The interim deal signed between Iran and the P5+1 powers in November 2013 sparked renewed interest from companies looking to re-enter Iran and grab early opportunities.

There were several trade delegations from European firms forming early business ties in Tehran with the hope of being the first to win contracts in a post-sanctions Iran.

“What happened in Lausanne is unlikely to change this scene that much as we still do not know how fast the sanctions are going to be lifted,” says Amir Kordvani, a Dubai-based associate at UK law firm Clyde & Co. “There is now a strong sentiment and expectation that there will be a deal in June, but we still do not know whether the sanctions will be lifted at once or whether there will be a staged lifting of sanctions, and what sectors will be subject to any immediate sanctions relief.

“But the positive step that was taken will encourage companies to start thinking about Iran, or if they have already started to think about Iran, take more serious steps with their market entry strategy. We think this is the right time for firms to do their market research, start to identify and shortlist potential partners, and obtain advice on their establishment options.”

Tehran-based investment firm Turquoise Partners has seen interest in foreign investment grow since the more moderate Hassan Rouhani took over as president in 2013 and, especially, following the interim nuclear deal signed in Geneva that same year. The consultancy has hosted more than 90 overseas delegations in the past two years.

“This is a process and no one is expecting sanctions to be completely lifted overnight; the important factor is that things go ahead positively by both sides,” says Sanam Mahoozi, public relations and publications manager at Turquoise Partners.

The company’s exchange-traded fund (ETF) tracking the Tehran Stock Exchange rose by 12 per cent on 4 April, the first day of trading following the nuclear agreement.

“There is huge interest in Iran at the moment and we believe there will be a very visible change in investor sentiment,” says Mahoozi. “Investors are already thinking of ways to invest in Iran and get a piece of this action, so to speak.

“Again, this goes back to the question of sanctions and their removal pace. We will likely see investment from Asian and European countries first before seeing any bankable interest from the US.”

Sectors likely to see investment if the legal barriers are unravelled included the country’s outdated oil and gas sector, the automotive industry and the markets for fast-moving consumer goods.

Oil markets did not react strongly to news from Lausanne despite the prospect of a final agreement having major implications for additional crude entering the market.

The Brent crude price closed down 3.6 per cent to $55 a barrel on 2 April after the talks ended – not as severe a drop as many analysts had forecast.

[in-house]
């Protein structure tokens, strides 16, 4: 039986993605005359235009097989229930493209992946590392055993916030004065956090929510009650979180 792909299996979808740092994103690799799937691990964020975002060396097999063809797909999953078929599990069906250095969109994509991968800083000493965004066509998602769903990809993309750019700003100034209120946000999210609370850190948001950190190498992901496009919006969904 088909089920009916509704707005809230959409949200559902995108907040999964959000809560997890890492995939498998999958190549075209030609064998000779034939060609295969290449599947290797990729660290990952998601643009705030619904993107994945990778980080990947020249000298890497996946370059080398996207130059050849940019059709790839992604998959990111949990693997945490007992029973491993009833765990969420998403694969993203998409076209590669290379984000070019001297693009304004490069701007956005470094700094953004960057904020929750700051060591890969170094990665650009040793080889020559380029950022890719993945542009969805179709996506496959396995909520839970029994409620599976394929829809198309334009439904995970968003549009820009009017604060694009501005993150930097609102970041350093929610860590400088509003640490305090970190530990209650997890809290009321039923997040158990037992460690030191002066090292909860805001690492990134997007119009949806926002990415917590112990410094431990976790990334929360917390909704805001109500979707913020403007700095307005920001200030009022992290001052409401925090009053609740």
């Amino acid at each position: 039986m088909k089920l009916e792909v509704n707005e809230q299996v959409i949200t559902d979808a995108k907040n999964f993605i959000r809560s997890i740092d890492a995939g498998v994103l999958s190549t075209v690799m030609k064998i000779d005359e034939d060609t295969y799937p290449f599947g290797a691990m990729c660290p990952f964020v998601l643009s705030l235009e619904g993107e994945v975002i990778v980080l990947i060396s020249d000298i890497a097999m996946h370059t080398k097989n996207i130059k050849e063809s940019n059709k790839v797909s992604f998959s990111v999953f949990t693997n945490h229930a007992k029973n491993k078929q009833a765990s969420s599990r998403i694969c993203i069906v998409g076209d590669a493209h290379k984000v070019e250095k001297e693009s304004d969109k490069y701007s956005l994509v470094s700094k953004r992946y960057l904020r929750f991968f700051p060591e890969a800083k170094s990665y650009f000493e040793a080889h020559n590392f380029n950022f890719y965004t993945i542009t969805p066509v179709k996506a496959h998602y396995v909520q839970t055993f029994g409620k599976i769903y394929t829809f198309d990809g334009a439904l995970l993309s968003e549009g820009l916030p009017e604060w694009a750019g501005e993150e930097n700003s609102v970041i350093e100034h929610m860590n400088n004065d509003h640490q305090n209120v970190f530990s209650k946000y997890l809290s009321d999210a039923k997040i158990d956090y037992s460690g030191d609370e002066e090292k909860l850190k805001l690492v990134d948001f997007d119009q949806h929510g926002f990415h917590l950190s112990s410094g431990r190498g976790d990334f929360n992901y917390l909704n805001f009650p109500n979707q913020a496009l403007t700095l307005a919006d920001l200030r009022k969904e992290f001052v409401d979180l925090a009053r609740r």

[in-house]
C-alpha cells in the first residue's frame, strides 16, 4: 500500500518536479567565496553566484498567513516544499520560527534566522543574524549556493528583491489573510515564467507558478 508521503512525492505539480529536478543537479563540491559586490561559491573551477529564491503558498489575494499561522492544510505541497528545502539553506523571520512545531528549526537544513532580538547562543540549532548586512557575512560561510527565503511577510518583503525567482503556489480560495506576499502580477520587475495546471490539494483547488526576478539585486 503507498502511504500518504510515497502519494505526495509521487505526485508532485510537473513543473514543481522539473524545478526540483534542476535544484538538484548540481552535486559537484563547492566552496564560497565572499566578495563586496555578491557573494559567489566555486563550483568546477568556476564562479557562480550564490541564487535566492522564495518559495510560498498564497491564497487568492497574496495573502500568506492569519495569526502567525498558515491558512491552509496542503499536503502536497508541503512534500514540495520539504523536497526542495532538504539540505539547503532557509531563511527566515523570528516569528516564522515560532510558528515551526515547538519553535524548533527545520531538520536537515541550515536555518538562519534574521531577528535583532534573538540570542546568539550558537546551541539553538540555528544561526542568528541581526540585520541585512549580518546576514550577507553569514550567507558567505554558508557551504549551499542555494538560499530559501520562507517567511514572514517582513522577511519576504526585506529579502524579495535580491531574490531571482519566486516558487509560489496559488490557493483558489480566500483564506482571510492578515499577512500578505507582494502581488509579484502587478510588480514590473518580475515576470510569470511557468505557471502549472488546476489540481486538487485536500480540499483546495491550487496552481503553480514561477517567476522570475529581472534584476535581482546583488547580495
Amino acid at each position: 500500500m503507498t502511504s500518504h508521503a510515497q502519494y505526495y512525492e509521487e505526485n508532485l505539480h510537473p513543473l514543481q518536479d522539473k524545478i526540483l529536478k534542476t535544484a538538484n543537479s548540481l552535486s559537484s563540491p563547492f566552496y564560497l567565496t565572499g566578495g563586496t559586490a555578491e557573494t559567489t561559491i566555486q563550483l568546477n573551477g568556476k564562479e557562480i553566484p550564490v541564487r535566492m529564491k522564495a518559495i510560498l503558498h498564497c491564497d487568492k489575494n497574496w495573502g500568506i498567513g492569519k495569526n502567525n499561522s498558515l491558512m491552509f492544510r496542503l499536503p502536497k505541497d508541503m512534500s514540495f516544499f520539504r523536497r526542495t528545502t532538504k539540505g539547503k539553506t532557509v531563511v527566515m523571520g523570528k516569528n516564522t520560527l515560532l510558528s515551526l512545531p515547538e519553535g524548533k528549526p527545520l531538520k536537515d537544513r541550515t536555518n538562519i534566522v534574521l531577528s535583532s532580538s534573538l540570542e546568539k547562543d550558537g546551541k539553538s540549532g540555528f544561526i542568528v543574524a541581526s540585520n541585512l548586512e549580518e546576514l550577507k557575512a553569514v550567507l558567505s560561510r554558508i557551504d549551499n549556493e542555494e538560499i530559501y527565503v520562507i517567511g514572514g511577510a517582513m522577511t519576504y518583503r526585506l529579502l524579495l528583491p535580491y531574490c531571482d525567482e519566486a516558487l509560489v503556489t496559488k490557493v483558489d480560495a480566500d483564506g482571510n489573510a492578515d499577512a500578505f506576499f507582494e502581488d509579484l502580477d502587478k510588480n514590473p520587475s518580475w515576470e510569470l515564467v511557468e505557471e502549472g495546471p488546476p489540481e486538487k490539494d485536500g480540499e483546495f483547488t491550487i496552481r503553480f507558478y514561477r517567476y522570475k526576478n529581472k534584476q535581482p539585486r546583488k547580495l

Iran’s Oil Ministry has said it would be able to ramp up exports towards pre-2012 levels quickly after restrictions are lifted.

Analysts at UK bank Barclays estimate that Iran could boost sales by 200,000-300,000 barrels a day (b/d) before the 30 June deadline and add an additional 500,000 b/d of production by the first quarter of 2016.

The Islamic Republic’s crude sales are estimated to have dropped to just over 1 million b/d from 2.5 million b/d in 2011, before the EU and US sanctions on crude exports were imposed.

Iran’s return

In the longer term, the country should be able to increase its oil and gas capacity, aided by overseas investment and technology brought in by international oil companies (IOCs).

The prospective return of Iran to the status of one of Opec’s largest oil exporters will create further downward pressure on prices in a market that is currently already oversupplied.

Iran has the world’s largest proven reserves of gas and has the potential to be a significant gas exporter to Asia and Europe. The country had ambitious plans to start liquefied natural gas exports from the giant offshore South Pars gas field shared with Qatar.

However, sanctions against IOCs and overseas oil services groups operating in Iran have meant the government has not been able to acquire the technology to complete the facilities on its Gulf coast.

Iran could potentially be the largest market in the region for oil and gas investment without the political instability that has hampered hydrocarbons development in neighbouring Iraq.

The breakthrough in Lausanne gives Tehran a chance to fulfil its potential as a giant in the global oil and gas sector and a major economic force in the region. The result of talks on a comprehensive agreement in June is set to be the defining moment in the country’s recent history.

Talks: The ‘key parameters’ of a deal aimed at preventing Tehran from building a nuclear bomb have been agreed upon